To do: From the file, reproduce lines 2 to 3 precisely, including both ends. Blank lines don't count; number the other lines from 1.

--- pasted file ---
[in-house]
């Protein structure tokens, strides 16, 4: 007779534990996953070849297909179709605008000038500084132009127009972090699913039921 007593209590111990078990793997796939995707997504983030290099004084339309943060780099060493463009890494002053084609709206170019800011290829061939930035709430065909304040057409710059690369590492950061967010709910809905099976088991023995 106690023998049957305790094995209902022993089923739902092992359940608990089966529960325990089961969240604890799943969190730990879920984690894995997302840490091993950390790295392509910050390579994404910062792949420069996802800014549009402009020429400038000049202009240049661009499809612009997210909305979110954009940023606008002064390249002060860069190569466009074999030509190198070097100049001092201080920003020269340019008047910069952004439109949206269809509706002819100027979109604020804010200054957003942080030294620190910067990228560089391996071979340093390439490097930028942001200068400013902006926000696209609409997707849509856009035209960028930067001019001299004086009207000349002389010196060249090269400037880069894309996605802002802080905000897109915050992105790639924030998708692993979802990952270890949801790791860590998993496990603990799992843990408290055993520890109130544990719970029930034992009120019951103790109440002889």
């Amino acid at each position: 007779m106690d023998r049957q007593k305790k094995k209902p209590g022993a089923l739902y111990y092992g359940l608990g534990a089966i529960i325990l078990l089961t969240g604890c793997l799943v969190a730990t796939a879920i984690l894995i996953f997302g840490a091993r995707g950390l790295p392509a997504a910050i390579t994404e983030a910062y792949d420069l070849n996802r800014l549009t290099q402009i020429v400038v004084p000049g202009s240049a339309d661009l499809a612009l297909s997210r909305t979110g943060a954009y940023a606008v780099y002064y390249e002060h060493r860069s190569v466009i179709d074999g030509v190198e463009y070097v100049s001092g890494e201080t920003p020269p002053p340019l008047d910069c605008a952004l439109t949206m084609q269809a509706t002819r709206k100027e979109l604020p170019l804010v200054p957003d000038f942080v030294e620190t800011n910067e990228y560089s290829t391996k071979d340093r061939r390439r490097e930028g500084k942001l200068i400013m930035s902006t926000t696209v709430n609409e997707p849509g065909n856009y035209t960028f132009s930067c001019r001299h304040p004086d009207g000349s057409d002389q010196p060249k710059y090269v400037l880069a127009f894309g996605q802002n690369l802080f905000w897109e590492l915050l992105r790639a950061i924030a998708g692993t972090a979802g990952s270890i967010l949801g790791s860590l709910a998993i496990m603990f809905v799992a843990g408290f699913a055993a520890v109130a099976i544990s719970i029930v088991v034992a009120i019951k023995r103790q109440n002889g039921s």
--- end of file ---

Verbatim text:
């Protein structure tokens, strides 16, 4: 007779534990996953070849297909179709605008000038500084132009127009972090699913039921 007593209590111990078990793997796939995707997504983030290099004084339309943060780099060493463009890494002053084609709206170019800011290829061939930035709430065909304040057409710059690369590492950061967010709910809905099976088991023995 106690023998049957305790094995209902022993089923739902092992359940608990089966529960325990089961969240604890799943969190730990879920984690894995997302840490091993950390790295392509910050390579994404910062792949420069996802800014549009402009020429400038000049202009240049661009499809612009997210909305979110954009940023606008002064390249002060860069190569466009074999030509190198070097100049001092201080920003020269340019008047910069952004439109949206269809509706002819100027979109604020804010200054957003942080030294620190910067990228560089391996071979340093390439490097930028942001200068400013902006926000696209609409997707849509856009035209960028930067001019001299004086009207000349002389010196060249090269400037880069894309996605802002802080905000897109915050992105790639924030998708692993979802990952270890949801790791860590998993496990603990799992843990408290055993520890109130544990719970029930034992009120019951103790109440002889």
């Amino acid at each position: 007779m106690d023998r049957q007593k305790k094995k209902p209590g022993a089923l739902y111990y092992g359940l608990g534990a089966i529960i325990l078990l089961t969240g604890c793997l799943v969190a730990t796939a879920i984690l894995i996953f997302g840490a091993r995707g950390l790295p392509a997504a910050i390579t994404e983030a910062y792949d420069l070849n996802r800014l549009t290099q402009i020429v400038v004084p000049g202009s240049a339309d661009l499809a612009l297909s997210r909305t979110g943060a954009y940023a606008v780099y002064y390249e002060h060493r860069s190569v466009i179709d074999g030509v190198e463009y070097v100049s001092g890494e201080t920003p020269p002053p340019l008047d910069c605008a952004l439109t949206m084609q269809a509706t002819r709206k100027e979109l604020p170019l804010v200054p957003d000038f942080v030294e620190t800011n910067e990228y560089s290829t391996k071979d340093r061939r390439r490097e930028g500084k942001l200068i400013m930035s902006t926000t696209v709430n609409e997707p849509g065909n856009y035209t960028f132009s930067c001019r001299h304040p004086d009207g000349s057409d002389q010196p060249k710059y090269v400037l880069a127009f894309g996605q802002n690369l802080f905000w897109e590492l915050l992105r790639a950061i924030a998708g692993t972090a979802g990952s270890i967010l949801g790791s860590l709910a998993i496990m603990f809905v799992a843990g408290f699913a055993a520890v109130a099976i544990s719970i029930v088991v034992a009120i019951k023995r103790q109440n002889g039921s």